2022-2023, my first normal years after a few traumatic ones.
This post will talk about sexual harassment, addication, illness, death, grief, but also support, regained confidence, gratitude, friendship and new strengths.
In 2017 while doing my relatively easy core work with existing clients (maintenance/care plans for small businesses with their WordPress sites), I was inspired to start a new business project, but instead, everything came to a stand still.
I’ve recently relaunched my project and it will is now live. It’s necessary for me to talk about what has happened because, thanks to my experience, I can now be in a position to support other people who are going through difficult times in their life while running their businesses. This subject will be covered for Interaction.Site members, in the “mindset” category.
This post is going to be very personal and I’m feeling very vulnerable sharing it. Some of the mentioned topics are very private but if publishing this might help even one other person, it’s necessary. It’s also beneficial for myself, as going public on these topics is helpful! I need transparency now that I’ve recovered, regained my power and have a lot to share!
These are the events that impacted my life so much:
In 2018, the #MeToo movement was very prominent on social media, and an event shook me to the core. I’m only now starting to feel better. It was something that happened to a person close to me. It also rekindled something that happened in my early teens. The vast majority of women or people who identify as women, as well as some men, have experienced sexual harassment, assault or rape. Yes, #MeToo! Statistically, so have about half the people reading this! For me, I believe that it is the sexual harassment at the age of 12 that made me a “demisexual“, who needs a strong bond and immense trust before anything happens.
I may publish another article on this topic! And about how I’ve been unconsciously using smoking and being overweight as “turn-offs” for men (I call those “men-repellents”).
The death of my parents
My mother was diagnosed with bladder cancer in 2016, underwent chemotherapy and surgical removal of her bladder and had lived with a stoma and pouch since. She was physically very diminished and it was mentally difficult for her to have a pouch. I tried to support her as much as I could.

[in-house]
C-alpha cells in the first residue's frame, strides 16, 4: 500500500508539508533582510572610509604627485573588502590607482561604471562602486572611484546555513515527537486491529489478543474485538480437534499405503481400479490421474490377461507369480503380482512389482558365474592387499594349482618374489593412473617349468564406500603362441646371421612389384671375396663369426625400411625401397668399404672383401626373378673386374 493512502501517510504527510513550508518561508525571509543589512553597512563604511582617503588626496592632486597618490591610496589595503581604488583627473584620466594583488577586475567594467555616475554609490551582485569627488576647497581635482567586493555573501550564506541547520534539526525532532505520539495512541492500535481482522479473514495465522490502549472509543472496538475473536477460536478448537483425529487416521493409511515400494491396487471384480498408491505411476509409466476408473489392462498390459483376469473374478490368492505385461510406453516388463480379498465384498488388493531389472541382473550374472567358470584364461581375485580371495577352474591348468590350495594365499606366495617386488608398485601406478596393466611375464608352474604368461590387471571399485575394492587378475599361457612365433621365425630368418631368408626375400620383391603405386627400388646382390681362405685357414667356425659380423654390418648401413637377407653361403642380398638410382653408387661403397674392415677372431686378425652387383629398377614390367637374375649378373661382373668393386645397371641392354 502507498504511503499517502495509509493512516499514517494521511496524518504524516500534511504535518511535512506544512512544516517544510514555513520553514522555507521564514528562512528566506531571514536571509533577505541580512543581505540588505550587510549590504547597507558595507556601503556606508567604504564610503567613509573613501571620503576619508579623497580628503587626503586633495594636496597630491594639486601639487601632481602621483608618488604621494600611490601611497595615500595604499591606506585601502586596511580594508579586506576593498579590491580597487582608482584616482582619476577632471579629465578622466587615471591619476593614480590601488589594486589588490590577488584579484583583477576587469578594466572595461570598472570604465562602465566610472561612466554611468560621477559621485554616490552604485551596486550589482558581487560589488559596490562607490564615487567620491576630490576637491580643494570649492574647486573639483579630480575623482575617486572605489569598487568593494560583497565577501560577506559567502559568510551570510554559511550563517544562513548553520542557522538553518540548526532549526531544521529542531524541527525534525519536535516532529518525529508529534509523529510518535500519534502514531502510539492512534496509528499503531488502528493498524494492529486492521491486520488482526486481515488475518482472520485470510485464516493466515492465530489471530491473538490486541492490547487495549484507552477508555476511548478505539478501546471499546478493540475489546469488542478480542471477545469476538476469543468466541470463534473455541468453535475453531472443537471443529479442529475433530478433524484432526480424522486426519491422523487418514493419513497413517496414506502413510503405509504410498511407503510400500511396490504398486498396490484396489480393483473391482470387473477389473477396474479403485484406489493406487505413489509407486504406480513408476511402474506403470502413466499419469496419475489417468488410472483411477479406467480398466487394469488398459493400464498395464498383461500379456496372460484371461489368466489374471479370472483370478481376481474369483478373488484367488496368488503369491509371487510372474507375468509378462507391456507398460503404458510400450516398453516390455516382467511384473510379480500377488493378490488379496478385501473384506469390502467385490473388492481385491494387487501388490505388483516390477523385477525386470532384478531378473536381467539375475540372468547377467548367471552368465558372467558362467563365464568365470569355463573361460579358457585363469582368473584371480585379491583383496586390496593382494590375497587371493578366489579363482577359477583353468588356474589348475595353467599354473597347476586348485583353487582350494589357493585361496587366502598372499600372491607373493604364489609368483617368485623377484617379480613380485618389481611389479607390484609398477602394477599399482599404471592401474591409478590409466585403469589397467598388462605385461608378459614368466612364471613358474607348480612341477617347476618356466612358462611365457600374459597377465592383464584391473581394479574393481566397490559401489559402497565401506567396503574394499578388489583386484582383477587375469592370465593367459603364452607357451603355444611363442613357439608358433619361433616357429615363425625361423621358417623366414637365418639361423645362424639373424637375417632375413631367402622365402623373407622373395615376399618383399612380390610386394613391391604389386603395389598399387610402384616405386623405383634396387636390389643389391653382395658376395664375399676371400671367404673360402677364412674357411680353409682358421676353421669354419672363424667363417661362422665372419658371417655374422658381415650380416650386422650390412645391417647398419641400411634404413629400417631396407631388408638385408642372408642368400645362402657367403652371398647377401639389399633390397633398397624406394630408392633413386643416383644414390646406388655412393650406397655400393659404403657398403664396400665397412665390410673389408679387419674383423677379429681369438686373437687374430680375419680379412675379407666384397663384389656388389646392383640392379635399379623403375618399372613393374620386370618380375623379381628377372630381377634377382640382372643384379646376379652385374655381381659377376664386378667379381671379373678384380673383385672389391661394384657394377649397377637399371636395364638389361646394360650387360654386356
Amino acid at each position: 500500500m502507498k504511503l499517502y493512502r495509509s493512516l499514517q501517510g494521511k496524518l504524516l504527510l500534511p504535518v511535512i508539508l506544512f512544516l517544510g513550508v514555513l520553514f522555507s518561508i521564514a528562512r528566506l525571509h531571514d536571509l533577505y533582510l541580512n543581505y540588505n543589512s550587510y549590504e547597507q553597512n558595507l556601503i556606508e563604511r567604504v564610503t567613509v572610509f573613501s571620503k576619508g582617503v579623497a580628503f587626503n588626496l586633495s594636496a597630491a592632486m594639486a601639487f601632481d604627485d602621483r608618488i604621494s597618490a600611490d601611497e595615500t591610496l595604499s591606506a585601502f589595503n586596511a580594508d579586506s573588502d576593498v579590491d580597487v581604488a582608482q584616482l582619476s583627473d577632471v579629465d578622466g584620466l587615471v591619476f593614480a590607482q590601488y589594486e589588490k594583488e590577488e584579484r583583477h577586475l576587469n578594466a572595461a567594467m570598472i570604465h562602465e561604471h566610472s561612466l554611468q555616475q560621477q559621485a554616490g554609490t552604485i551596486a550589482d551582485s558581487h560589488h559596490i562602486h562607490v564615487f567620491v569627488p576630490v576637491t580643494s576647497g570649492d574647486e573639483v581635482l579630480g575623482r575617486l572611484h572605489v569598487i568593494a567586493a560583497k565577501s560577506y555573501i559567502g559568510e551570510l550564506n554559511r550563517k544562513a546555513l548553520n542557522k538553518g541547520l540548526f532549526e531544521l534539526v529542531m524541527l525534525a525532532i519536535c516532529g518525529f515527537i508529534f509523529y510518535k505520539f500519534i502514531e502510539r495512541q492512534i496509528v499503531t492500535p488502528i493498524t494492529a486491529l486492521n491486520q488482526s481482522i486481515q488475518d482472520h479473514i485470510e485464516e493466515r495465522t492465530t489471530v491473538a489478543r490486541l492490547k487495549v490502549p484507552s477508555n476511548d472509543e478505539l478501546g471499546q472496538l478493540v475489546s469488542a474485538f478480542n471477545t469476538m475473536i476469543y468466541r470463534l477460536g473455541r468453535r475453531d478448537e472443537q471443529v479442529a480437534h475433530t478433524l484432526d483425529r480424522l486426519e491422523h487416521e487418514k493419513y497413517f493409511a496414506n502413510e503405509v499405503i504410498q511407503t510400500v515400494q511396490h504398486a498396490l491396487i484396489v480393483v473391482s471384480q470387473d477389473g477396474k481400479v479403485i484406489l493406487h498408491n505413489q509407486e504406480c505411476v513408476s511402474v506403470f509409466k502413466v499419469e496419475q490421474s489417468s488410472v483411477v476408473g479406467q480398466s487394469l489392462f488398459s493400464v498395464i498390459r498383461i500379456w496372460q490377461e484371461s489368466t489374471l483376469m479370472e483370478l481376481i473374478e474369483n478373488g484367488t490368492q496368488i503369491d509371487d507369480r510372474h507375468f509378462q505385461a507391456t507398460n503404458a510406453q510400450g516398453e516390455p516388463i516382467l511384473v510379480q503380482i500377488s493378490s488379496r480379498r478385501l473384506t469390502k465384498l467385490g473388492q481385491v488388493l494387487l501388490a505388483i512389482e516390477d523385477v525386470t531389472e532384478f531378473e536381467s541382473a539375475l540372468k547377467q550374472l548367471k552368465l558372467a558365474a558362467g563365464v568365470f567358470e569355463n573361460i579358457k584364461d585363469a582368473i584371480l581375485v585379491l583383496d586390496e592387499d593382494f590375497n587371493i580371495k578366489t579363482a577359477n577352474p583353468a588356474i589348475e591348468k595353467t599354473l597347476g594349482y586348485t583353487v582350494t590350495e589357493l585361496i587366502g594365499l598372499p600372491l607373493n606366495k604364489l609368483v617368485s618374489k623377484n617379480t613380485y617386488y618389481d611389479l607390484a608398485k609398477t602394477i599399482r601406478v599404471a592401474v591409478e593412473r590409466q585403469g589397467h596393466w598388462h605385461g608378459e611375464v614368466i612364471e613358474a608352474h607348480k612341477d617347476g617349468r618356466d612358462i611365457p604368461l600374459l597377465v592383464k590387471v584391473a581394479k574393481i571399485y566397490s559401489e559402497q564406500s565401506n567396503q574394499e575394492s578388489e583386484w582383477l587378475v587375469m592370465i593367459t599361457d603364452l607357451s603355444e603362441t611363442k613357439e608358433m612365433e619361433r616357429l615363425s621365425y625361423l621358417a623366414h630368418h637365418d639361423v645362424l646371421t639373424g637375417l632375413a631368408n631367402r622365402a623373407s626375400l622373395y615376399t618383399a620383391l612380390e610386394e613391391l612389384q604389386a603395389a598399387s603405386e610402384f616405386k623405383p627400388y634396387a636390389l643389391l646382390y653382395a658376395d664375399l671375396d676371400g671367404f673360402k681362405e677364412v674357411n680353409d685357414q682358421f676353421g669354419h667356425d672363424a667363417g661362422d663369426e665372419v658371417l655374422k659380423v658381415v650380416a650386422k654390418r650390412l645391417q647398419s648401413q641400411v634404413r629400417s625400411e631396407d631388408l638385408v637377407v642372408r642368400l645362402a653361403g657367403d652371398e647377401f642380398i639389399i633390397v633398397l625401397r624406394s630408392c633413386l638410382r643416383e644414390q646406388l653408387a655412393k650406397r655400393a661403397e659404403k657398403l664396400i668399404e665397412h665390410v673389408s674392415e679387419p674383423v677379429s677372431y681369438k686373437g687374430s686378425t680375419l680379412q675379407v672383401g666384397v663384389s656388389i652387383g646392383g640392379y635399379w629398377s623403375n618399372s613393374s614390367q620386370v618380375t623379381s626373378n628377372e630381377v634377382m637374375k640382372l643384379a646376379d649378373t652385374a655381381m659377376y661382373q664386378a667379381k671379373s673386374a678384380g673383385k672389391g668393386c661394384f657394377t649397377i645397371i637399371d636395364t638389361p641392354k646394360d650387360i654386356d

At the end of 2018, my mum received the very bad news that her bladder cancer had returned in the form of metastases in other organs. And as my dad was much older than my mum, I knew this would be the last Christmas with my parents. I spent the next months in between fighting the insurance company that wouldn’t cover, possibly life-saving, experimental and very expensive immunotherapy for my mum, all the paperwork to get my dad into a care home, and commuting every day to visit each of them in separate hospitals. My dad couldn’t stay at home on his own because of the macular degeneration that had left him almost blind in his last years, as well as the orthostatic intolerance that had increased with age and could cause him to fall at any moment. He never did make it into a care home.
I felt a lot of anger at the Swiss medical system and a lot of helplessness at the way the current system makes us live in smaller apartments and didn’t allow us to have my father with us, as previous generations did in larger family homes. I think we need another article to talk about all this.
My mother died in July 2019 at the age of 72, and my father in November 2019 at the age of 94, in no condition other than being so weak due to starving himself to death after my mother died. His then skinny body couldn’t fight off pneumonia that ran through many patients in that hospital in November 2019. They died after 51 years of fused love and 50 years of marriage, which they didn’t even get to celebrate together because they were each in a different hospital! They only spent my mum’s last week in the same hospital, and this photo was taken a few hours before she passed away.
My children and I were very close to my parents and I was devastated that my children had to go through grief at such a young age, and that they won’t be able to spend more time with their grandparents as I did with mine until I was 30. My parents and children were very close, living 300 metres from us and from the school, with my children going to my parents’ for lunch at least twice a week. They spent quality time together and my children will never forget them, nor the “generational transmission” they received.
The death of my cats